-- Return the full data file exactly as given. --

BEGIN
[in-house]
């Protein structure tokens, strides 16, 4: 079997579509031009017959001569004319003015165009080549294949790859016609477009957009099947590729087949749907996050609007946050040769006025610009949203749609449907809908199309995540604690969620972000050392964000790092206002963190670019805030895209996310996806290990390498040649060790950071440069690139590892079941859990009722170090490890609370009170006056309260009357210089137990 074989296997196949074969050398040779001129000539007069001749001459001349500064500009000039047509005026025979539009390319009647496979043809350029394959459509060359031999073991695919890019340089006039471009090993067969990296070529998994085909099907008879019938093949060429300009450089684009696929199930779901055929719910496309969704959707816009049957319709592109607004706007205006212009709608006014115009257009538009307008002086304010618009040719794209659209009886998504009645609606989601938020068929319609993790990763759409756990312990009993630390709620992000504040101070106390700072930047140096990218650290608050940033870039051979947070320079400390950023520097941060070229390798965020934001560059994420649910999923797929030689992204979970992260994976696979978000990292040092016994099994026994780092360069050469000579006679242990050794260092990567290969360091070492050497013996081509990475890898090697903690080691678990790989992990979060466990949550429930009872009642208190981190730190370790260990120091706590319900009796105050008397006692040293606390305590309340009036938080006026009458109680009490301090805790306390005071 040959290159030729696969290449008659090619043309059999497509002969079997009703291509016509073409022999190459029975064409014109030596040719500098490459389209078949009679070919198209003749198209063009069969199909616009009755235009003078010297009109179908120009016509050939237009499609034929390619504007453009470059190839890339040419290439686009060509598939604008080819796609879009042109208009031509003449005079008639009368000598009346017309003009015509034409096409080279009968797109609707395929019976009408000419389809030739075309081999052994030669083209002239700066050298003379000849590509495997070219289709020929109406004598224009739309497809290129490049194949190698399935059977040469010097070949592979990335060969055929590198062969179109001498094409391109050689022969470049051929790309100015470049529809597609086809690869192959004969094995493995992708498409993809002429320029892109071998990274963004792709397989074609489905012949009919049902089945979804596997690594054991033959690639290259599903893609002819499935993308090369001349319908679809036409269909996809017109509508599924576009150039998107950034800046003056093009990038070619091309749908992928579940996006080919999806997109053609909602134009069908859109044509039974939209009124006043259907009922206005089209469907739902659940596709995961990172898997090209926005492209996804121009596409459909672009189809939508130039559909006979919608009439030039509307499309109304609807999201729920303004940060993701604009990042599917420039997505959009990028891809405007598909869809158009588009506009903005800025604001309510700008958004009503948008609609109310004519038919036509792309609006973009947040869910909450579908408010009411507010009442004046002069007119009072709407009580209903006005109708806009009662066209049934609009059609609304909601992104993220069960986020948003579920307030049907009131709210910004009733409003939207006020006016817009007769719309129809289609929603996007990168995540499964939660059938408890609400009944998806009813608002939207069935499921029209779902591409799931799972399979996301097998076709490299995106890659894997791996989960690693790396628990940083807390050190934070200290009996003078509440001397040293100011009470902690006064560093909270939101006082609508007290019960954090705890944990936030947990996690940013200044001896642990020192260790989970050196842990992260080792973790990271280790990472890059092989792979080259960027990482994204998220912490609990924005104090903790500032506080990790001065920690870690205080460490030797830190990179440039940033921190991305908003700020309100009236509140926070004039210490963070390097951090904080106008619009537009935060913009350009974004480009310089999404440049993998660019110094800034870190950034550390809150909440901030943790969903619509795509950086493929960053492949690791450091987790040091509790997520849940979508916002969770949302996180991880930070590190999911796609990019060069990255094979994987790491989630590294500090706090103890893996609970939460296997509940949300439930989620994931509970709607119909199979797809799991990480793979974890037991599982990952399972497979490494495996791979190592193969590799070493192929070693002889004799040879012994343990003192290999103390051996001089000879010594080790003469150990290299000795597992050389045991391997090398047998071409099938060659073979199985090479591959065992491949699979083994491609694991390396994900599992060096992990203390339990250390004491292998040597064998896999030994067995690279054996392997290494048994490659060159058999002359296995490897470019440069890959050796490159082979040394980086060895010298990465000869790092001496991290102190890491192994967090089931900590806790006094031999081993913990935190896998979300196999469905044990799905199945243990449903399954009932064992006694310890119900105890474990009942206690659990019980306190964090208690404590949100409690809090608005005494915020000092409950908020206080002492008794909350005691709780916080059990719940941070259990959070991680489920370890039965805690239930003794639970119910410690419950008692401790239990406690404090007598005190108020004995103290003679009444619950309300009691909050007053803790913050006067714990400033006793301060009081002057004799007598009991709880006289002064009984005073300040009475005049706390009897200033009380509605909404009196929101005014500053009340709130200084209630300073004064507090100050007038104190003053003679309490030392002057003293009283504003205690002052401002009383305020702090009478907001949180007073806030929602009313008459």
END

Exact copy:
[in-house]
């Protein structure tokens, strides 16, 4: 079997579509031009017959001569004319003015165009080549294949790859016609477009957009099947590729087949749907996050609007946050040769006025610009949203749609449907809908199309995540604690969620972000050392964000790092206002963190670019805030895209996310996806290990390498040649060790950071440069690139590892079941859990009722170090490890609370009170006056309260009357210089137990 074989296997196949074969050398040779001129000539007069001749001459001349500064500009000039047509005026025979539009390319009647496979043809350029394959459509060359031999073991695919890019340089006039471009090993067969990296070529998994085909099907008879019938093949060429300009450089684009696929199930779901055929719910496309969704959707816009049957319709592109607004706007205006212009709608006014115009257009538009307008002086304010618009040719794209659209009886998504009645609606989601938020068929319609993790990763759409756990312990009993630390709620992000504040101070106390700072930047140096990218650290608050940033870039051979947070320079400390950023520097941060070229390798965020934001560059994420649910999923797929030689992204979970992260994976696979978000990292040092016994099994026994780092360069050469000579006679242990050794260092990567290969360091070492050497013996081509990475890898090697903690080691678990790989992990979060466990949550429930009872009642208190981190730190370790260990120091706590319900009796105050008397006692040293606390305590309340009036938080006026009458109680009490301090805790306390005071 040959290159030729696969290449008659090619043309059999497509002969079997009703291509016509073409022999190459029975064409014109030596040719500098490459389209078949009679070919198209003749198209063009069969199909616009009755235009003078010297009109179908120009016509050939237009499609034929390619504007453009470059190839890339040419290439686009060509598939604008080819796609879009042109208009031509003449005079008639009368000598009346017309003009015509034409096409080279009968797109609707395929019976009408000419389809030739075309081999052994030669083209002239700066050298003379000849590509495997070219289709020929109406004598224009739309497809290129490049194949190698399935059977040469010097070949592979990335060969055929590198062969179109001498094409391109050689022969470049051929790309100015470049529809597609086809690869192959004969094995493995992708498409993809002429320029892109071998990274963004792709397989074609489905012949009919049902089945979804596997690594054991033959690639290259599903893609002819499935993308090369001349319908679809036409269909996809017109509508599924576009150039998107950034800046003056093009990038070619091309749908992928579940996006080919999806997109053609909602134009069908859109044509039974939209009124006043259907009922206005089209469907739902659940596709995961990172898997090209926005492209996804121009596409459909672009189809939508130039559909006979919608009439030039509307499309109304609807999201729920303004940060993701604009990042599917420039997505959009990028891809405007598909869809158009588009506009903005800025604001309510700008958004009503948008609609109310004519038919036509792309609006973009947040869910909450579908408010009411507010009442004046002069007119009072709407009580209903006005109708806009009662066209049934609009059609609304909601992104993220069960986020948003579920307030049907009131709210910004009733409003939207006020006016817009007769719309129809289609929603996007990168995540499964939660059938408890609400009944998806009813608002939207069935499921029209779902591409799931799972399979996301097998076709490299995106890659894997791996989960690693790396628990940083807390050190934070200290009996003078509440001397040293100011009470902690006064560093909270939101006082609508007290019960954090705890944990936030947990996690940013200044001896642990020192260790989970050196842990992260080792973790990271280790990472890059092989792979080259960027990482994204998220912490609990924005104090903790500032506080990790001065920690870690205080460490030797830190990179440039940033921190991305908003700020309100009236509140926070004039210490963070390097951090904080106008619009537009935060913009350009974004480009310089999404440049993998660019110094800034870190950034550390809150909440901030943790969903619509795509950086493929960053492949690791450091987790040091509790997520849940979508916002969770949302996180991880930070590190999911796609990019060069990255094979994987790491989630590294500090706090103890893996609970939460296997509940949300439930989620994931509970709607119909199979797809799991990480793979974890037991599982990952399972497979490494495996791979190592193969590799070493192929070693002889004799040879012994343990003192290999103390051996001089000879010594080790003469150990290299000795597992050389045991391997090398047998071409099938060659073979199985090479591959065992491949699979083994491609694991390396994900599992060096992990203390339990250390004491292998040597064998896999030994067995690279054996392997290494048994490659060159058999002359296995490897470019440069890959050796490159082979040394980086060895010298990465000869790092001496991290102190890491192994967090089931900590806790006094031999081993913990935190896998979300196999469905044990799905199945243990449903399954009932064992006694310890119900105890474990009942206690659990019980306190964090208690404590949100409690809090608005005494915020000092409950908020206080002492008794909350005691709780916080059990719940941070259990959070991680489920370890039965805690239930003794639970119910410690419950008692401790239990406690404090007598005190108020004995103290003679009444619950309300009691909050007053803790913050006067714990400033006793301060009081002057004799007598009991709880006289002064009984005073300040009475005049706390009897200033009380509605909404009196929101005014500053009340709130200084209630300073004064507090100050007038104190003053003679309490030392002057003293009283504003205690002052401002009383305020702090009478907001949180007073806030929602009313008459």